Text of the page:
What Caused the Second Battle of Panipat?
- There has been a continuous shift of power between the Mughals and the Sur dynasty in the mid 16th century. The targeted areas mostly included Delhi and Agra which every ruler wanted to pursue. Both of the dynasties have been looking for golden opportunities to beat the other in a battle. The weakening of the empires under rebellion, poor administration, disadvantages and circumstances provided those moments for rivals to engage in warfare and subsequently claim victory.
- In a bid to reclaim the lost territories of Delhi and Agra occupied by king Hemu, Akbar with his regent Bairam Khan chose war to be the ultimate destination. Akbar was 13-year-old at that moment; hence he was guided by his guardian and mentor Bairam Khan.
- By a fateful turn of events, Ali Quli Khan Shabani (also Khan-I-Zaman) chanced upon Hemu’s artillery that was being moved by a weaker guard. The troops of the former included 10,000 cavalry forces which aided in the capturing of the train of artillery. The Afghans forsook the weapons and took flight in fear. For this reason, Hemu had to incur heavy expenses for nothing. This instance further anticipated the onset of a decisive battle between the two emperors.
- The Mughals continued to march forward until they reached the historic battlefield of Panipat. Hemu was ready with his troops after which the violent clash started.
The Battle of Panipat 2– At a Glance
- Hemu led the battle himself against the Mughals. He participated in the war unlike his opponents Akbar and Bairam Khan who were stalled at a camp 8 miles away (Saudhapur) from the war location. Moreover, Akbar was protected with 5000 trusted soldiers near his camp and was advised to flee to Kabul if Hemu won the war.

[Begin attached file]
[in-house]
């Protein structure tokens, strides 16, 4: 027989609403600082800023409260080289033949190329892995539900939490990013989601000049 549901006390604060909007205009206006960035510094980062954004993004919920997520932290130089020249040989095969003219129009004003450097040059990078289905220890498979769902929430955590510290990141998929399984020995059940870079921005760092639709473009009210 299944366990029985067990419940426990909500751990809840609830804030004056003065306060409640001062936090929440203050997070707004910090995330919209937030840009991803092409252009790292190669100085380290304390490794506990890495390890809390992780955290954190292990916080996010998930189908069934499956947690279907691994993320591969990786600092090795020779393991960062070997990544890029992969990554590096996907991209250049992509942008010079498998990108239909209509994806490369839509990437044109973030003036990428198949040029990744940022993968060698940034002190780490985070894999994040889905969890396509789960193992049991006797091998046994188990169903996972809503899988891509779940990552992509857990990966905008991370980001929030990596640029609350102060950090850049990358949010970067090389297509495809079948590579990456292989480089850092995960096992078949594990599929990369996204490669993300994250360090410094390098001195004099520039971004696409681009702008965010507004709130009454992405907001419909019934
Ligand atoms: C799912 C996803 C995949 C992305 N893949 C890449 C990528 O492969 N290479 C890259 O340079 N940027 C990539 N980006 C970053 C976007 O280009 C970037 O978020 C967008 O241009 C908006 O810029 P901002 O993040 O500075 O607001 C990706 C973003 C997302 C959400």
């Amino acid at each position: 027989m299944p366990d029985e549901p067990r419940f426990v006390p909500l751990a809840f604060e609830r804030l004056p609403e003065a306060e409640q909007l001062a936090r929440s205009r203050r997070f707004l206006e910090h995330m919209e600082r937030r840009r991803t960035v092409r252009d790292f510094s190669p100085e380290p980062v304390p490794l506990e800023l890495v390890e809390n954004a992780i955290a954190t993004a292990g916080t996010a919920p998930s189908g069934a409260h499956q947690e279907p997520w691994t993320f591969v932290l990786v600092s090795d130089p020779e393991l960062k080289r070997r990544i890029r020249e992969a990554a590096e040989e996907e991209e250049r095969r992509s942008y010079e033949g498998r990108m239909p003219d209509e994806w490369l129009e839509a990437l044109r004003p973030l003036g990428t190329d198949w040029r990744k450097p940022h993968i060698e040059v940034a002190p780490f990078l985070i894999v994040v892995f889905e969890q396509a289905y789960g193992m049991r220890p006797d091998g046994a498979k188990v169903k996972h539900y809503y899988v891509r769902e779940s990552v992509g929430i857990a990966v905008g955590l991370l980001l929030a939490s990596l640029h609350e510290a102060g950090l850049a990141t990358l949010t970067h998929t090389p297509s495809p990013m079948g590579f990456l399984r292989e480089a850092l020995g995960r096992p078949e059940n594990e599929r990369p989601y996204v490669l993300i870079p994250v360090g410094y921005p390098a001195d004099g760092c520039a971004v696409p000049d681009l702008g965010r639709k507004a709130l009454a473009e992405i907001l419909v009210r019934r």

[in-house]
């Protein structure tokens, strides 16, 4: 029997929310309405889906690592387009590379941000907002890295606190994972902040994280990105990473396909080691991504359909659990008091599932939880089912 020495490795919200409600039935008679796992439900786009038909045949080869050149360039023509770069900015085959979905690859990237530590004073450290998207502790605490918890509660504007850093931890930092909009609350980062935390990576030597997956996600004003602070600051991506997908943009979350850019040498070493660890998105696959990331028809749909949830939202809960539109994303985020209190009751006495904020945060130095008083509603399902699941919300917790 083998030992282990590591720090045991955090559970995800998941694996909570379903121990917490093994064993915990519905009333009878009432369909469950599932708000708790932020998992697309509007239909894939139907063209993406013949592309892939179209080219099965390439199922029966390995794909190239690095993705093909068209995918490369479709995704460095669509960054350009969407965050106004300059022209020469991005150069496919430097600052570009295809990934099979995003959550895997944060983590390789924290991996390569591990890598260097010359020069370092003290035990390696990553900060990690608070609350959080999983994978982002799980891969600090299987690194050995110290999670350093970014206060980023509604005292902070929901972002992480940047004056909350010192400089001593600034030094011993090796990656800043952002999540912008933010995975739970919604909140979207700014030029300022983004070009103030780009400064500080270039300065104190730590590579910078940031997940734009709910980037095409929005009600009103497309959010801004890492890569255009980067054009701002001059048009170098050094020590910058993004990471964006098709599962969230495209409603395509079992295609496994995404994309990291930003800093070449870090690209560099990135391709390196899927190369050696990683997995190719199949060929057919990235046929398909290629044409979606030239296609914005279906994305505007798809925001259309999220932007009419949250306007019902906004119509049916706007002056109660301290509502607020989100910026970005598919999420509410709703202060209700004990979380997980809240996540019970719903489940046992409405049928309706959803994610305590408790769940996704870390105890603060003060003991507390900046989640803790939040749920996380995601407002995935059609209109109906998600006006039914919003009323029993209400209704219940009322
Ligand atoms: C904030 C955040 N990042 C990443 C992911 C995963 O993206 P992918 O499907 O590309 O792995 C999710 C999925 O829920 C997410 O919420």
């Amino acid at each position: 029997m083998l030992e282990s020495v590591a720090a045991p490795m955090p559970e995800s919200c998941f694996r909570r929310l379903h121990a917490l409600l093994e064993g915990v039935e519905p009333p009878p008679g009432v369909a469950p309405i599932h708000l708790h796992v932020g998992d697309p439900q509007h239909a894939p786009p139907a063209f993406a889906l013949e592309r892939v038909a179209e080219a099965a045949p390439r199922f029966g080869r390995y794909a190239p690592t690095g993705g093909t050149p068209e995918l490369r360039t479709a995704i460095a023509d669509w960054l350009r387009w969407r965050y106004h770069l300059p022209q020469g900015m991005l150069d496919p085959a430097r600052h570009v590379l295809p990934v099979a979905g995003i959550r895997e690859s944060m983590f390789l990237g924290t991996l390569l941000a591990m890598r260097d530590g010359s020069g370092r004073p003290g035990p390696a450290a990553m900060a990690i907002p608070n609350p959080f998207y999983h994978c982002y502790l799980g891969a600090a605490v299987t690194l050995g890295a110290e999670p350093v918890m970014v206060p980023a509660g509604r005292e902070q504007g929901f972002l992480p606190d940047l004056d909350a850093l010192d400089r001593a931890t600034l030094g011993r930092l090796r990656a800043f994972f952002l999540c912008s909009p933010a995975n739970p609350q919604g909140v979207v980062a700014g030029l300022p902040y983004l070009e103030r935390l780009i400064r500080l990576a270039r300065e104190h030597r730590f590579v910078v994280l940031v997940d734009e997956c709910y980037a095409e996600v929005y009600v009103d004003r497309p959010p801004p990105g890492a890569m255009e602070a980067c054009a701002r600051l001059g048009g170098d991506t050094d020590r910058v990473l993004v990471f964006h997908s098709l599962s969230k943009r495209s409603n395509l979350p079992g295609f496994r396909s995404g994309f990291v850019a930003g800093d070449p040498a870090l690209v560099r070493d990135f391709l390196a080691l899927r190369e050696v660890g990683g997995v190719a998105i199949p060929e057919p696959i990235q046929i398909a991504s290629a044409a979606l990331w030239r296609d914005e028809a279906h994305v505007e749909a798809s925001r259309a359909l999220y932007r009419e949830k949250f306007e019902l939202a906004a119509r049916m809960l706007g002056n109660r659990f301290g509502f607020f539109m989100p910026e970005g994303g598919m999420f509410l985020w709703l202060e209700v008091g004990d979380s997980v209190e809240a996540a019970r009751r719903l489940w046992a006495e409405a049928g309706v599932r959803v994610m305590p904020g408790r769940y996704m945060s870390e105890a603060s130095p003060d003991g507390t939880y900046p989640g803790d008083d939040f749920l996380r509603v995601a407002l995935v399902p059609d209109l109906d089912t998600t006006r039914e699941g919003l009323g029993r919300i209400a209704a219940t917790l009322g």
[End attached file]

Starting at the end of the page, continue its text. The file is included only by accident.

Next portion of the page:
- In the battlefield, the war elephants rampaged the left and right flanks of the Mughals. The troops veered to the sides and attacked the flanks of the advancing cavalry of Hemu. The Mughals skillfully used a ravine as a defense against the opposing forces. They displayed their superior archery skills by darting their rivals with arrows. The latter had no option but to face the arrows and be wounded.
- Meanwhile the Mughal cavalry surrounded the Afghan forces from the flanks and the rear. This provided an easy opportunity to target the elephants. The animals were slashed and their riders tumbled to death.
- Gradually the Afghan forces slackened which made the Mughals encircle Hemu’s army. Hemu continued to fight valiangtly despite the loss of important lives. Infact, he was grudgingly applauded by his rivals for his potential and feats.
- With the ensuing war, Hemu appeared to be attaining victory when an arrow hit his eye socket which consequently resulted in his defeat. Additionally, more than 5000 soldiers were reported to have lost their lives in the battle (Wikipedia).
Results of the Panipat war
The Mughals under Akbar and several generals won in the Second Battle of Panipat against the Hindu king Hemu. The main reasons that can be attributed to the success of the Mughals in the war are discussed below:
- In the course of the ongoing war between the two opposing forces, Hemu was the target of several archers who were taking aim to kill him but the armor that covered his body was completely impregnable (). In the events that followed, he was hit by an arrow in the eye that pierced his skull. He was atop his elephant Hawai when he fell unconscious after being injured severely. Unable to find their king, Hemu’s troops were disarrayed amidst the chaos.
- As per the description of Abdul Qadir Badayuni who was a religious leader and historian of Mughal times: